In the version explained here, there is a “police officer”, a “thief”, a “king”, and a “minister”. If the police officer accuses either the king or the minister, he will get 5 lashes. If he correctly accuses the thief, the thief gets 5 lashes.
(“Minister” and “King” meaning like here, the ancient position of “King” and “Chief Minister” which were supposed to bring a balance of power)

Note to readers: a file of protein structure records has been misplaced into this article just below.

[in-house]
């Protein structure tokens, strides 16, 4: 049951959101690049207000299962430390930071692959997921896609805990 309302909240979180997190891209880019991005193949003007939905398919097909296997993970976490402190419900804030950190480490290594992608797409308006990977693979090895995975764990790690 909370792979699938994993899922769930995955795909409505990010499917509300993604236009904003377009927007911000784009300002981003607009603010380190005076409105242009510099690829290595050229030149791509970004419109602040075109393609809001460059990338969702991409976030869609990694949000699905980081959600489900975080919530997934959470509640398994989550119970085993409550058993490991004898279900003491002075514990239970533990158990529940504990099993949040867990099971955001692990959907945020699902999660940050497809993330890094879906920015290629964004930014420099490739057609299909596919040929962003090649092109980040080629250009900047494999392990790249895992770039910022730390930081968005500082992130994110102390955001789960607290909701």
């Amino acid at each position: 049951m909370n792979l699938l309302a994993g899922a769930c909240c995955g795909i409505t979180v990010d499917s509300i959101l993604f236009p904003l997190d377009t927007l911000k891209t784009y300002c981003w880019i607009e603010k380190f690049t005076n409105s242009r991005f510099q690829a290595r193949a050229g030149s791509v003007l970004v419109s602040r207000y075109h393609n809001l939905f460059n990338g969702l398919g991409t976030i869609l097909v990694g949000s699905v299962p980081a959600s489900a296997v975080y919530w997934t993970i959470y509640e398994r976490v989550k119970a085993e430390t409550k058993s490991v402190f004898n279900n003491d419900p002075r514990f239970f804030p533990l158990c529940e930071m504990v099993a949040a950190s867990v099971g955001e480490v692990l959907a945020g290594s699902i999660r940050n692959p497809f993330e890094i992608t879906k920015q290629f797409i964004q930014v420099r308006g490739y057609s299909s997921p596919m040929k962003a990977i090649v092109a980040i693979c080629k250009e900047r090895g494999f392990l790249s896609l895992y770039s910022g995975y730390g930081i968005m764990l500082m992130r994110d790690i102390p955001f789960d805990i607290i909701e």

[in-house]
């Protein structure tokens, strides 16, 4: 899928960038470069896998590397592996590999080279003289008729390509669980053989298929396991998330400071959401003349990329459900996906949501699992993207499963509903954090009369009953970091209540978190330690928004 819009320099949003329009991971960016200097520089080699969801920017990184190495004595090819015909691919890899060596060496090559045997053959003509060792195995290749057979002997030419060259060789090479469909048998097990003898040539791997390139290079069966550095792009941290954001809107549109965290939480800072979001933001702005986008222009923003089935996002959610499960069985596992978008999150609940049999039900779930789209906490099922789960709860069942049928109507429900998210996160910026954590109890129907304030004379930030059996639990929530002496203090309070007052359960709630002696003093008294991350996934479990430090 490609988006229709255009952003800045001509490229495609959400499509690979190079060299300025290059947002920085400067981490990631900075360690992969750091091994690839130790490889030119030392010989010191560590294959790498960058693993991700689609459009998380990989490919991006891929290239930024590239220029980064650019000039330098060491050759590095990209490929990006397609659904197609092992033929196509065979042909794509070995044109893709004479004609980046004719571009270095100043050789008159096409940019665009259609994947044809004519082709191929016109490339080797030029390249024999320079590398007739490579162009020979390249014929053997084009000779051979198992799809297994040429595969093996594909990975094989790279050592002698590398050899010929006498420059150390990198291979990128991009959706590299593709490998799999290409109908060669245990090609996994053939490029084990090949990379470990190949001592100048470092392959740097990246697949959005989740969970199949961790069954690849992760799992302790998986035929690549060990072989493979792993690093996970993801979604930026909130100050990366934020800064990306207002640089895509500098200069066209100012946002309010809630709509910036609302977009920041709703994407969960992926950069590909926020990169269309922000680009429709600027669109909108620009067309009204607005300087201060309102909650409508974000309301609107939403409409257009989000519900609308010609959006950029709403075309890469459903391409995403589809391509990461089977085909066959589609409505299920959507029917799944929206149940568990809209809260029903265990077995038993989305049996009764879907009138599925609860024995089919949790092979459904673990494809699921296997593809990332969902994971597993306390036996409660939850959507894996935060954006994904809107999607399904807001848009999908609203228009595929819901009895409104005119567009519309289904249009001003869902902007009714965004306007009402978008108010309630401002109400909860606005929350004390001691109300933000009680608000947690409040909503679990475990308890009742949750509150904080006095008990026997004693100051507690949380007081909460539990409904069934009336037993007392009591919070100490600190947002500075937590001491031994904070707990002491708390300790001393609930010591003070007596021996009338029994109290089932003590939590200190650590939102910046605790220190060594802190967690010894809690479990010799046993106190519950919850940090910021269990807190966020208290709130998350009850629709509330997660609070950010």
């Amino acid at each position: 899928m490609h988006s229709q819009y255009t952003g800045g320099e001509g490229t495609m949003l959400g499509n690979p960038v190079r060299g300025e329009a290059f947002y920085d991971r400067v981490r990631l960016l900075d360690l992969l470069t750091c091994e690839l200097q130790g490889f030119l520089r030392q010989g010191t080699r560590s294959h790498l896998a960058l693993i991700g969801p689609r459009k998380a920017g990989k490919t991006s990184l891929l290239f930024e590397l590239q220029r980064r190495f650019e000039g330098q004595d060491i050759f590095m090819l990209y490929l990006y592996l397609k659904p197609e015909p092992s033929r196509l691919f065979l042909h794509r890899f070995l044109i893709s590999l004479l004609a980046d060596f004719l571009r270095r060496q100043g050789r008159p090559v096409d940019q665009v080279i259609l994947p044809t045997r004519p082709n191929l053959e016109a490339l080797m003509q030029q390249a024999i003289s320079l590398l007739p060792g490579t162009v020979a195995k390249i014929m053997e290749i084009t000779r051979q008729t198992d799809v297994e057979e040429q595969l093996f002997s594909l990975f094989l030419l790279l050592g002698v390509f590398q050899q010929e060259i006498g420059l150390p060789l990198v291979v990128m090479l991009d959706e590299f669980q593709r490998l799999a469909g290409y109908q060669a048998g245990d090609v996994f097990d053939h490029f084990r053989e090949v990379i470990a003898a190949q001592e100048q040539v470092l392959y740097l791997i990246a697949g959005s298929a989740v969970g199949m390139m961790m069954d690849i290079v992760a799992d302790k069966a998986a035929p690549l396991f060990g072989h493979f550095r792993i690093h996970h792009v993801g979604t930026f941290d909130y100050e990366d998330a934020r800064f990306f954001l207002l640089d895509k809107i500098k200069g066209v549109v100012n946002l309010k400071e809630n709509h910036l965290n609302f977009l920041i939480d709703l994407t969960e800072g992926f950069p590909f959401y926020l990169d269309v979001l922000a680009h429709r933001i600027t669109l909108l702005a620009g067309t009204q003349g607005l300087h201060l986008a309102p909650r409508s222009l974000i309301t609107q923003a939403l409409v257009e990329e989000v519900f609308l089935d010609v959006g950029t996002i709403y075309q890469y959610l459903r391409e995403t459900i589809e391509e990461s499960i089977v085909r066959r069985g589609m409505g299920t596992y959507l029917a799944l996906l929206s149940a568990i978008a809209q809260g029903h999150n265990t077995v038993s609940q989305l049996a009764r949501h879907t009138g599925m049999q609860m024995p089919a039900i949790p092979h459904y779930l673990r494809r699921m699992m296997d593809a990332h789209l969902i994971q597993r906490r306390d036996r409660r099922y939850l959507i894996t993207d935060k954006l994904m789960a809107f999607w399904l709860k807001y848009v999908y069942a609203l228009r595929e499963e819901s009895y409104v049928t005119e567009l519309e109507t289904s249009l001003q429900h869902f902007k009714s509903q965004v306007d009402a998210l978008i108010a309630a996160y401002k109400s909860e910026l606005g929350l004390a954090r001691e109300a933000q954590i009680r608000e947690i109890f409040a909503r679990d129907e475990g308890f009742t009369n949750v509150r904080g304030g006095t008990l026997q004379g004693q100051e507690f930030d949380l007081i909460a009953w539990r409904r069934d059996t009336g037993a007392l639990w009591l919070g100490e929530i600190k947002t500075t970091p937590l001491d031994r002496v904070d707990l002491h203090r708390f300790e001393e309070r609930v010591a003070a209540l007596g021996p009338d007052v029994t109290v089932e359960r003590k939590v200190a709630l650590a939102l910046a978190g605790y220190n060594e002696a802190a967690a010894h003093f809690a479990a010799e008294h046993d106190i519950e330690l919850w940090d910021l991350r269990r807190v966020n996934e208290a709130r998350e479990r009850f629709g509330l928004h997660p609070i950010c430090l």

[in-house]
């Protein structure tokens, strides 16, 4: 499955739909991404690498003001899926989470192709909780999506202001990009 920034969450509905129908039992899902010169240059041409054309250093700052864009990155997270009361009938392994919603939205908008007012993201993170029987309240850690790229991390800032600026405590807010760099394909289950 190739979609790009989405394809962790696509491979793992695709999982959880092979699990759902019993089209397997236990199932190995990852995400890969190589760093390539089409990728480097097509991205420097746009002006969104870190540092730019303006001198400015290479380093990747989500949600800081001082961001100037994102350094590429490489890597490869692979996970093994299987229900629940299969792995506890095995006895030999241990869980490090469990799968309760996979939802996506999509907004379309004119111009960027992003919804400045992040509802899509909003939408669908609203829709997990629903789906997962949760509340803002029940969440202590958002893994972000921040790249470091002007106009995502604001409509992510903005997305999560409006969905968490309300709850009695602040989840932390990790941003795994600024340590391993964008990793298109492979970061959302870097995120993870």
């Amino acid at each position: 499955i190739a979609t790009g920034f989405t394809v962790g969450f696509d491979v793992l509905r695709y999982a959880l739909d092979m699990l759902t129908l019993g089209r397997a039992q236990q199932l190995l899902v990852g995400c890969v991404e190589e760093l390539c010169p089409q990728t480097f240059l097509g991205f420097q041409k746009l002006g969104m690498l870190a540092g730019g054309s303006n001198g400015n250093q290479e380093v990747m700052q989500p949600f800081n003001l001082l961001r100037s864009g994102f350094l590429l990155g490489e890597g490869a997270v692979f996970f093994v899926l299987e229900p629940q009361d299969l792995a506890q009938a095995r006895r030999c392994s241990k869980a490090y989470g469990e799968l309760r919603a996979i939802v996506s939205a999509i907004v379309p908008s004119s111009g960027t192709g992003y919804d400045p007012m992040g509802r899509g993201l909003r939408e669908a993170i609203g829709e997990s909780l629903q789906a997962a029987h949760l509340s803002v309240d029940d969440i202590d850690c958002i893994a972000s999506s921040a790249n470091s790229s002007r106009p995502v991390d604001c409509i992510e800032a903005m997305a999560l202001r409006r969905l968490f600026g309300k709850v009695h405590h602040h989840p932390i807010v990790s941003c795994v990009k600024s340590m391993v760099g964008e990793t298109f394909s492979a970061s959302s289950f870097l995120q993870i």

After the instruction sheet scrolls past, the film proper starts. The 5 friends plus a servant go to a beautiful house out in the country. Their servant has also arranged for a woman to come and cook for them. They start by visiting a beautiful pool nearby and taking baths. Then they return to the house. Two of the men attempt to flirt with the cook. The other men gather in a small room upstairs to drink, and turn on the television for coverage of the election. The servant is sent out for more alcohol and has a hard time getting it because of the election. It starts to rain. The cook tries to leave and the men at first seem like they may not pay her unless she stays longer, but finally give her money. As she leaves, one of the men follows her and molests her, she slaps him and threatens him with a knife and leaves. He returns to the room with the other men. The drinking conversation turns confrontational, the government employee friend is insulted and accused of corruption, and takes offense when The Emergency is referenced as a good thing because for once the government did its job. The government employee attempts to leave, the others follow him and convince him to come back, all of them getting soaked in the rain. He returns, the conversation turns briefly angry again when the lower cast friend accuses them of always bringing up his dark skin. Then they decide to play a game, a children’s game, the game described in the opening credits. Only, since they are 5 people not 4, they add a role of “Supreme Court” who determines the punishments.